Supermassive black hole is discovered moving

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Ricky Joseph

Astronomers have detected a supermassive black hole moving through its own galaxy. The discovery was reported in The Astrophysical Journal.

We know that almost every large galaxy harbors a supermassive black hole. Until now, we thought that these cosmic monsters were relatively stationary, with the entire galaxy revolving around them. But a recent discovery indicates that this is not exactly the case.

"They're so big that it's hard to get them to move," explains Dominic Pesce, who led the study. "Consider how much harder it is to hit a moving bowling ball than it is to hit a football, knowing that in this case, the bowling ball is several million times more massive than our Sun."


Astronomers have speculated for some time that supermassive black holes can move in space. But evidence has never been found. Now they have the proof they needed.

As part of this study, Pesce and his team observed ten large galaxies over five years, wondering: are the speeds of the black holes equal to the speeds of the galaxies in which they reside? If not, that would mean the black hole has been ruptured and is now moving.

For this work, the team focused specifically on objects whose accretion disk contained water. When wrapped around a black hole, H2O molecules produce a laser-like beam of radio light, called a "maser." And when analyzed, these masers can make it possible to measure the speed of a black hole very accurately.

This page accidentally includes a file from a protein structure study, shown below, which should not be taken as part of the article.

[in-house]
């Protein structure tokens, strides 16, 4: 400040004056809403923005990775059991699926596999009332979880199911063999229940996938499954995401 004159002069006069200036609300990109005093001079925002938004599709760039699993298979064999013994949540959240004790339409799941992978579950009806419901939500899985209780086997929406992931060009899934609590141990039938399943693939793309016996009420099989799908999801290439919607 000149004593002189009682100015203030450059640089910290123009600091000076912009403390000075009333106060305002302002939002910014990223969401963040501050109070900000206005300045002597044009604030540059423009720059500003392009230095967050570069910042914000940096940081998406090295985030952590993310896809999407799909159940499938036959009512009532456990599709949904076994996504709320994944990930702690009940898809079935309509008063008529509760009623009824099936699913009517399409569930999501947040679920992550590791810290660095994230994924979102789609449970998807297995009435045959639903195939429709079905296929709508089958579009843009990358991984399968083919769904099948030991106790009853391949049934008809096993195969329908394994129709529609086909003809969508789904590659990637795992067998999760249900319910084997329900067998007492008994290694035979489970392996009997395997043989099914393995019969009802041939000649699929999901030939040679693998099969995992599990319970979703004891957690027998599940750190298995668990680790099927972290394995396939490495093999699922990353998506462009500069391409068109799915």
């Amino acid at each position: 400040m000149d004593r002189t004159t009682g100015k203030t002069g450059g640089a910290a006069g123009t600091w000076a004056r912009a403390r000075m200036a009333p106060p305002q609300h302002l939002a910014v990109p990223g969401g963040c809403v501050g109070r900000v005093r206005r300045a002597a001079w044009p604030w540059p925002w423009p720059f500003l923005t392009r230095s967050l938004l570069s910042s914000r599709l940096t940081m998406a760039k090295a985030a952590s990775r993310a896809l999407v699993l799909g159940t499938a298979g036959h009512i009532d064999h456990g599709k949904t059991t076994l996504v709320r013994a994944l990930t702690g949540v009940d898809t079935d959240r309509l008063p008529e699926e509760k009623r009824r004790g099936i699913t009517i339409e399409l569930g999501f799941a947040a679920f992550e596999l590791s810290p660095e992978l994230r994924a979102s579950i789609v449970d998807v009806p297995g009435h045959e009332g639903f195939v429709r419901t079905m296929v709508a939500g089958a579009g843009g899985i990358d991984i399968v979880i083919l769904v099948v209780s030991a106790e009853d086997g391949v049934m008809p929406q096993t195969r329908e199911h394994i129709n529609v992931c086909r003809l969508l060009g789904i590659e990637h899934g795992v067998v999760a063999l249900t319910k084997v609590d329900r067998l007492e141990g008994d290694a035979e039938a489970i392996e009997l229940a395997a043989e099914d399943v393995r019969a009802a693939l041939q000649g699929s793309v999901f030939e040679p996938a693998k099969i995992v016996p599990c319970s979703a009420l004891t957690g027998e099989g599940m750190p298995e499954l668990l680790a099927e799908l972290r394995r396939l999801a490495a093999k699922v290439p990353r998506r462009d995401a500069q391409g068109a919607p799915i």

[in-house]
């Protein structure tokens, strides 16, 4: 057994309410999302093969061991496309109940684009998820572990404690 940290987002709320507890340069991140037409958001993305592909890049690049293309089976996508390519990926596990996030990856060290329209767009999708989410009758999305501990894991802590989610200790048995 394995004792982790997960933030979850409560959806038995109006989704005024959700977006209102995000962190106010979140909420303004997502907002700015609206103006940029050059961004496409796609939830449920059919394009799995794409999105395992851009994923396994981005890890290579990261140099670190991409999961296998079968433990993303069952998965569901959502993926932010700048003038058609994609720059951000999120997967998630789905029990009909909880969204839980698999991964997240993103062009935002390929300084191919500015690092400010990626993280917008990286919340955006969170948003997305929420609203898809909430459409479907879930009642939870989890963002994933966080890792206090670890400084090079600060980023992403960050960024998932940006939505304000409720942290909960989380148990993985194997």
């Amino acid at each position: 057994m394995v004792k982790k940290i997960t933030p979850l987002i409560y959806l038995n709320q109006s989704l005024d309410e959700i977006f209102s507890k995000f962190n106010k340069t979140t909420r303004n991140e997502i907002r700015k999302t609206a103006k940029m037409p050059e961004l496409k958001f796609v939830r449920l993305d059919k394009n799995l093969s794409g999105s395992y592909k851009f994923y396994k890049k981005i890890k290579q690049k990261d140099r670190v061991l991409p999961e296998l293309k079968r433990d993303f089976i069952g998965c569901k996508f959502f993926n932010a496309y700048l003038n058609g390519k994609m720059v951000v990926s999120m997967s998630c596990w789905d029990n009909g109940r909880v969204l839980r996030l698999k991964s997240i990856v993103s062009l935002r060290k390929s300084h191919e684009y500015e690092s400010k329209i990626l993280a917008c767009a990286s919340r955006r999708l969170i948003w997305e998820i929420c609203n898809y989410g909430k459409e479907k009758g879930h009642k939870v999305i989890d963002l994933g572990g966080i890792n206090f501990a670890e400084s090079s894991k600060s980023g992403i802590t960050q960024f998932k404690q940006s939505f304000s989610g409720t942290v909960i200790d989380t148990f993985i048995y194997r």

At the end of their five-year follow-up, the astronomers determined that nine of the ten black holes analyzed were at rest. However, one of them was in motion.

Located 230 million light-years from Earth, the object, which has an estimated mass of three million times that of the Sun, is moving at more than sup177,000 km / h at the center of a galaxy called J0437 + 2456.

Merger of two supermassive black holes?

For now, the reasons for this change are not known, but astronomers have their own ideas. "We may be observing the consequences of the merger of two supermassive black holes," emphasizes Jim Condon, a radio astronomer at the National Radio Astronomical Observatory who participated in the study. "This merger could, in fact, have pushed back the object resulting from this union."

More observations will be needed to identify the true cause of this unusual movement.

Ricky Joseph is a seeker of knowledge. He firmly believes that through understanding the world around us, we can work to better ourselves and our society as a whole. As such, he has made it his life's mission to learn as much as he can about the world and its inhabitants. Joseph has worked in many different fields, all with the aim of furthering his knowledge. He has been a teacher, a soldier, and a businessman - but his true passion lies in research. He currently works as a research scientist for a major pharmaceutical company, where he is dedicated to finding new treatments for diseases that have long been considered incurable. Through diligence and hard work, Ricky Joseph has become one of the foremost experts on pharmacology and medicinal chemistry in the world. His name is known by scientists everywhere, and his work continues to improve the lives of millions.